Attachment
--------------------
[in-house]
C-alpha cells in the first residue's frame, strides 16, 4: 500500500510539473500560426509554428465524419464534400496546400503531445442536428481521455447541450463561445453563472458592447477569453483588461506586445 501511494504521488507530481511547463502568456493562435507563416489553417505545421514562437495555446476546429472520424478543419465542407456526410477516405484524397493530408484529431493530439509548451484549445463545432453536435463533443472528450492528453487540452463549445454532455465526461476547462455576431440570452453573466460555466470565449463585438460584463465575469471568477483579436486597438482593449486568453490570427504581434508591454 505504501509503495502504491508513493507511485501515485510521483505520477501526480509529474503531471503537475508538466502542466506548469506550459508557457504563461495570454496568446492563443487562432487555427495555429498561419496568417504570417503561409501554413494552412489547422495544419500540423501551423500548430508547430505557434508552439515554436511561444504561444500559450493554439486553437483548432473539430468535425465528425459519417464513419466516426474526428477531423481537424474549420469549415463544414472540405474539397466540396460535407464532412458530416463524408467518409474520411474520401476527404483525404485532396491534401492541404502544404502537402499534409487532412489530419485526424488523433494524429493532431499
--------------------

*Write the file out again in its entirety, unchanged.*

[in-house]
C-alpha cells in the first residue's frame, strides 16, 4: 500500500510539473500560426509554428465524419464534400496546400503531445442536428481521455447541450463561445453563472458592447477569453483588461506586445 501511494504521488507530481511547463502568456493562435507563416489553417505545421514562437495555446476546429472520424478543419465542407456526410477516405484524397493530408484529431493530439509548451484549445463545432453536435463533443472528450492528453487540452463549445454532455465526461476547462455576431440570452453573466460555466470565449463585438460584463465575469471568477483579436486597438482593449486568453490570427504581434508591454 505504501509503495502504491508513493507511485501515485510521483505520477501526480509529474503531471503537475508538466502542466506548469506550459508557457504563461495570454496568446492563443487562432487555427495555429498561419496568417504570417503561409501554413494552412489547422495544419500540423501551423500548430508547430505557434508552439515554436511561444504561444500559450493554439486553437483548432473539430468535425465528425459519417464513419466516426474526428477531423481537424474549420469549415463544414472540405474539397466540396460535407464532412458530416463524408467518409474520411474520401476527404483525404485532396491534401492541404502544404502537402499534409487532412489530419485526424488523433494524429493532431499